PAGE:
When Pope John Paul II solemnly consecrated the world to Mary in St. Peter's Square in Rome, he entrusted a Jesuit bishop with the special mission to perform the same act in the heart of the Kremlin.
Within the walls of the Vatican, some people used to call him the James Bond of John Paul II’s pontificate. Indeed, the Polish pope regularly charged him with special missions that were as secret as they were dangerous. For example, going to Moscow to secretly celebrate Mass and consecrate Russia and the world to the Immaculate Heart of Mary … the day before the same act of consecration pronounced by John Paul II in St. Peter’s Square on March 25, 1984.
At a time when the Soviet Union was crushed by a totalitarian and officially atheistic regime, this task had all the makings of an impossible mission. But not for Pavel Hnilica (1921-2006), a Slovakian Jesuit who was clandestinely ordained a priest in 1950, in the midst of the religious persecution that communist Czechoslovakia was undergoing at the time. He was finally exiled to Rome and appointed bishop in the greatest secrecy in 1951 by Pius XII. In 1976, he met Bishop Karol Wojtyla, the future Pope John Paul II.
As Tomasz Terlecki, author of the biographical work Biskup do zadan specjalnych (The Bishop of the Special Missions), relates, as soon as the Polish pope was elected, the Slovak bishop openly told John Paul II, “Holy Father, the consecration and conversion of Russia must take place during your pontificate.”
John Paul II, who knew of Bishop Hnilica’s great devotion to Mary, replied: “If you convince the bishops, I will consecrate her to Mary immediately.” However, nothing happened for several years.
That all changed on the day of the assassination attempt on John Paul II, on May 13, 1981, the feast of Our Lady of Fatima. The Polish Pope was rushed to the Gemelli Clinic and was in critical condition. The whole world united in prayer.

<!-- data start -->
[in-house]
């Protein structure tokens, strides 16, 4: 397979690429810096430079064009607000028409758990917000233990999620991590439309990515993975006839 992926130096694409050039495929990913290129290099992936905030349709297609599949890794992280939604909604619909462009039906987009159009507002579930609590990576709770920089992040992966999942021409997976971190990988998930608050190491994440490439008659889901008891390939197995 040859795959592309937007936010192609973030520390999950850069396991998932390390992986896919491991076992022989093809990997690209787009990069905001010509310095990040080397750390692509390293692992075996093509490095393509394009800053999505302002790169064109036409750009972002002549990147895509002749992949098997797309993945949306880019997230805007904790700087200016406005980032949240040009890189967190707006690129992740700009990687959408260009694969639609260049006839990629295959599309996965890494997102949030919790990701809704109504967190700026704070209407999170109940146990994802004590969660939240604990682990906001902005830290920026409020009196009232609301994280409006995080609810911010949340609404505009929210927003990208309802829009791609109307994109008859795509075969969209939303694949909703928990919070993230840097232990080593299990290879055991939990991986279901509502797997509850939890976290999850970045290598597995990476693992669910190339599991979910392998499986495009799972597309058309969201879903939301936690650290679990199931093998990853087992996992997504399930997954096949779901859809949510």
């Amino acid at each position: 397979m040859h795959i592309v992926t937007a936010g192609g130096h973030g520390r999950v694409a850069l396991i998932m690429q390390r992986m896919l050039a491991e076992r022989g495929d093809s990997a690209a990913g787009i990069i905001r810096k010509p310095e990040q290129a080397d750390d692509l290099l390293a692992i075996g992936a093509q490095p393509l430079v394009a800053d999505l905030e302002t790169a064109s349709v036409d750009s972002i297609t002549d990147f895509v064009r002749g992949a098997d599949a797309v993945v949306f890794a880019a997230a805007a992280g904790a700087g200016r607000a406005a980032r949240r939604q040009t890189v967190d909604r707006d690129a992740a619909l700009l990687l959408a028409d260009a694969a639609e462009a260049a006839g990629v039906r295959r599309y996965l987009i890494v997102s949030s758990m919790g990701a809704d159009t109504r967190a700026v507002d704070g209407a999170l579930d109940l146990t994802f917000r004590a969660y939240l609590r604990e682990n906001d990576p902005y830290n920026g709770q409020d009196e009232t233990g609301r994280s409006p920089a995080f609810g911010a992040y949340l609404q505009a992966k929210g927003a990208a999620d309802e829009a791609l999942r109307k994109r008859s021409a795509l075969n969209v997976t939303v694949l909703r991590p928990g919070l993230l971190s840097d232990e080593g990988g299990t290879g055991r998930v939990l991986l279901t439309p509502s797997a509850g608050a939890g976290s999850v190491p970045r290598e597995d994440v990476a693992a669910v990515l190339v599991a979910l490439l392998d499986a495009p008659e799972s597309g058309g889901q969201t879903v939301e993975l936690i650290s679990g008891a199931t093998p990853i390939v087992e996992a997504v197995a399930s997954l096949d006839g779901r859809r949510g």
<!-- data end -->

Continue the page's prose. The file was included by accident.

Miraculously saved, John Paul II immediately became aware of the link between his attack and the message of Fatima. This prompted him to ask for the contents of the third secret of Fatima to be revealed to him, which he had not previously been interested in.
After reading it, he was sure not only that it was Mary who had saved his life, but also what he should do in the near future. He confided to Bishop Hnilica during his convalescence in August 1981:”I understood that the only way to save the world from war, to save it from atheism, was to convert Russia according to the message of Fatima.” A year later, on the anniversary of the assassination attempt, the Pope was already in Fatima to thank the Virgin for having survived Mehmet Ali Agca’s bullets. And he entrusts the world to her.
Mother Teresa and the Russian visa
In his book, Tomasz Terlecki recalls the words of Sister Lucia about this act of consecration. The visionary of Fatima, who remained alive for a long time after the death of the other two visionaries shortly after the apparitions, emphasized that this consecration “did not fulfill everything that Our Lady asked for, because it did not include a special consecration of Russia to Our Lady.” Moreover, it was not made in unity with the bishops of the whole world. John Paul II decided to repeat the gesture two years later. March 25, 1984, marked the definitive consecration of the world and of Russia to the Immaculate Heart of Mary. The consecration took place in St. Peter’s Square and in dioceses throughout the world.
When Pavel Hnilica learned of the Pope’s decision, he wanted to go to Moscow to be there on the day of the consecration. But how could he do this? The answer came during his stay in Calcutta. Hosted by his friend Mother Teresa, the Jesuit bishop studied with her the possibility of sending sisters from his congregation to the Soviet Union. And it was there that he had an incredible idea: to request a transit visa for a few days from the Soviet embassy in Calcutta. He thought that, if he was lucky, officials would not have the instinct to link his status as a bishop of the Roman Curia with his identity as a Czechoslovak opponent. He asked for the most banal tourist visa possible, for the period from March 22 to 25. At the same time, Mother Teresa asked all the sisters to pray. As he would later recount, a miracle took place: the bishop persecuted by the communists obtained a Russian transit visa that allowed him to cross the Soviet Union.